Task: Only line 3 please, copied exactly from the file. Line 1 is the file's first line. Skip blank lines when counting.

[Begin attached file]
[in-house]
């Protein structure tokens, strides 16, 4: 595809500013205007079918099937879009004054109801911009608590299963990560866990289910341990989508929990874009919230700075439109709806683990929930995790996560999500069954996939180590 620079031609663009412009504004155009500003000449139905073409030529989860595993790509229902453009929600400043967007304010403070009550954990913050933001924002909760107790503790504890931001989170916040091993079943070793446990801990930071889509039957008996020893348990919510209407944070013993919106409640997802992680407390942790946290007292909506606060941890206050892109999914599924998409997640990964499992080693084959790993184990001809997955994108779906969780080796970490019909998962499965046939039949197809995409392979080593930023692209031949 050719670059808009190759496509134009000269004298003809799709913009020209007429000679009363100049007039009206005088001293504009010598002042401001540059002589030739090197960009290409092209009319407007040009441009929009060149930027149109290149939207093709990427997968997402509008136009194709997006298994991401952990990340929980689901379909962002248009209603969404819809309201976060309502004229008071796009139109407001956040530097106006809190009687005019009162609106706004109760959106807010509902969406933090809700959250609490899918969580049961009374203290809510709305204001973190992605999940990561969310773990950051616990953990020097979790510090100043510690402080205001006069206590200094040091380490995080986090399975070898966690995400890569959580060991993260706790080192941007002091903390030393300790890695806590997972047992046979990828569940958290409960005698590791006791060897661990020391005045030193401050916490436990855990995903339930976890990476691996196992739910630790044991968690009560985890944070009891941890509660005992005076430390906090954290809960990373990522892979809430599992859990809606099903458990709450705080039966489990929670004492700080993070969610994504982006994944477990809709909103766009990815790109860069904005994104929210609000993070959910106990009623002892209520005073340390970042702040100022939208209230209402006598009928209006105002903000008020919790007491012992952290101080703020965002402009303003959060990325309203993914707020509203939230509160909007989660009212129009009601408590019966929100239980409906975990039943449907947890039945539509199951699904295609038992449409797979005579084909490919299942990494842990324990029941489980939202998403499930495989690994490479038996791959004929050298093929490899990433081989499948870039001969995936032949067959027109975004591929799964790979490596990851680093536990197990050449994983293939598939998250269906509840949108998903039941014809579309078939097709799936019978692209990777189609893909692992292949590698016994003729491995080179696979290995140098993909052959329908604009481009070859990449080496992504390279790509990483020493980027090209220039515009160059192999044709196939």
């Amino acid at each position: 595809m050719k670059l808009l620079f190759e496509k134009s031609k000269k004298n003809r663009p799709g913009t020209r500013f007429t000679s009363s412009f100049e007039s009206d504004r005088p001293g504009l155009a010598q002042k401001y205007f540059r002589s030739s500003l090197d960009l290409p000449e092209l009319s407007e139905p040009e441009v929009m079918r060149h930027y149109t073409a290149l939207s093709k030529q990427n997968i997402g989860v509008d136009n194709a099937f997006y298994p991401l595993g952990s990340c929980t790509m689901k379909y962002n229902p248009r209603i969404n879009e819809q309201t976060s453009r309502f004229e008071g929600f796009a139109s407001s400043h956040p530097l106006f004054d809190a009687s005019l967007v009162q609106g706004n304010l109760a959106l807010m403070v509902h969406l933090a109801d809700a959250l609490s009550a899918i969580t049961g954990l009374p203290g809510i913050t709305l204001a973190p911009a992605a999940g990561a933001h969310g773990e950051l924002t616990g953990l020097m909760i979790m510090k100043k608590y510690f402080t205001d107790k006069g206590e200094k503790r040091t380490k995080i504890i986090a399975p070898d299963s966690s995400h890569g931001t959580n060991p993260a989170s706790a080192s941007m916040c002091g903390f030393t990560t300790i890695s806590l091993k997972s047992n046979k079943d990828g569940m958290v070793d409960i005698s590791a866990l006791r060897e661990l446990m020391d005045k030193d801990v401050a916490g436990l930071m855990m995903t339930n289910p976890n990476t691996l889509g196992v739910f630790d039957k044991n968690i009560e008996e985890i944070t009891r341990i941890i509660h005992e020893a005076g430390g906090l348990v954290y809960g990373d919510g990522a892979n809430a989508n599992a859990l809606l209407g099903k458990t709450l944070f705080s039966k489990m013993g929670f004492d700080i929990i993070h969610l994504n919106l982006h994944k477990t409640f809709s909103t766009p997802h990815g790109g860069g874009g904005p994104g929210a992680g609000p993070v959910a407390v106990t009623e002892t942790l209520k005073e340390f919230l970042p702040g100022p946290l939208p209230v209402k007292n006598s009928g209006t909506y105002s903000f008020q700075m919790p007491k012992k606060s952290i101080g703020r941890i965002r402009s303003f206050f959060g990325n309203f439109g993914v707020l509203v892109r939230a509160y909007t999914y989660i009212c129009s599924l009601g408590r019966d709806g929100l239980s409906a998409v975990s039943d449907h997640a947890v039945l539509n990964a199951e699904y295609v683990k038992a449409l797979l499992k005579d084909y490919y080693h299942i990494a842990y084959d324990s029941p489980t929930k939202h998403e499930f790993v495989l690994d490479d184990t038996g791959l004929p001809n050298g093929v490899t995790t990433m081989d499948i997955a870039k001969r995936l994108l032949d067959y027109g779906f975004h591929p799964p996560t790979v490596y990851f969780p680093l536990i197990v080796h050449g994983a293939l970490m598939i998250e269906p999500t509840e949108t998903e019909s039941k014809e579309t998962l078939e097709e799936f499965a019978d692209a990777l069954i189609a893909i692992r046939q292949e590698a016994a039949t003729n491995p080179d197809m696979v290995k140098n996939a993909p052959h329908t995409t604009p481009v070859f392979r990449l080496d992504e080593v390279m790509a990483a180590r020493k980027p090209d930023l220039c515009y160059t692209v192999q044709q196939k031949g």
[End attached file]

């Amino acid at each position: 595809m050719k670059l808009l620079f190759e496509k134009s031609k000269k004298n003809r663009p799709g913009t020209r500013f007429t000679s009363s412009f100049e007039s009206d504004r005088p001293g504009l155009a010598q002042k401001y205007f540059r002589s030739s500003l090197d960009l290409p000449e092209l009319s407007e139905p040009e441009v929009m079918r060149h930027y149109t073409a290149l939207s093709k030529q990427n997968i997402g989860v509008d136009n194709a099937f997006y298994p991401l595993g952990s990340c929980t790509m689901k379909y962002n229902p248009r209603i969404n879009e819809q309201t976060s453009r309502f004229e008071g929600f796009a139109s407001s400043h956040p530097l106006f004054d809190a009687s005019l967007v009162q609106g706004n304010l109760a959106l807010m403070v509902h969406l933090a109801d809700a959250l609490s009550a899918i969580t049961g954990l009374p203290g809510i913050t709305l204001a973190p911009a992605a999940g990561a933001h969310g773990e950051l924002t616990g953990l020097m909760i979790m510090k100043k608590y510690f402080t205001d107790k006069g206590e200094k503790r040091t380490k995080i504890i986090a399975p070898d299963s966690s995400h890569g931001t959580n060991p993260a989170s706790a080192s941007m916040c002091g903390f030393t990560t300790i890695s806590l091993k997972s047992n046979k079943d990828g569940m958290v070793d409960i005698s590791a866990l006791r060897e661990l446990m020391d005045k030193d801990v401050a916490g436990l930071m855990m995903t339930n289910p976890n990476t691996l889509g196992v739910f630790d039957k044991n968690i009560e008996e985890i944070t009891r341990i941890i509660h005992e020893a005076g430390g906090l348990v954290y809960g990373d919510g990522a892979n809430a989508n599992a859990l809606l209407g099903k458990t709450l944070f705080s039966k489990m013993g929670f004492d700080i929990i993070h969610l994504n919106l982006h994944k477990t409640f809709s909103t766009p997802h990815g790109g860069g874009g904005p994104g929210a992680g609000p993070v959910a407390v106990t009623e002892t942790l209520k005073e340390f919230l970042p702040g100022p946290l939208p209230v209402k007292n006598s009928g209006t909506y105002s903000f008020q700075m919790p007491k012992k606060s952290i101080g703020r941890i965002r402009s303003f206050f959060g990325n309203f439109g993914v707020l509203v892109r939230a509160y909007t999914y989660i009212c129009s599924l009601g408590r019966d709806g929100l239980s409906a998409v975990s039943d449907h997640a947890v039945l539509n990964a199951e699904y295609v683990k038992a449409l797979l499992k005579d084909y490919y080693h299942i990494a842990y084959d324990s029941p489980t929930k939202h998403e499930f790993v495989l690994d490479d184990t038996g791959l004929p001809n050298g093929v490899t995790t990433m081989d499948i997955a870039k001969r995936l994108l032949d067959y027109g779906f975004h591929p799964p996560t790979v490596y990851f969780p680093l536990i197990v080796h050449g994983a293939l970490m598939i998250e269906p999500t509840e949108t998903e019909s039941k014809e579309t998962l078939e097709e799936f499965a019978d692209a990777l069954i189609a893909i692992r046939q292949e590698a016994a039949t003729n491995p080179d197809m696979v290995k140098n996939a993909p052959h329908t995409t604009p481009v070859f392979r990449l080496d992504e080593v390279m790509a990483a180590r020493k980027p090209d930023l220039c515009y160059t692209v192999q044709q196939k031949g």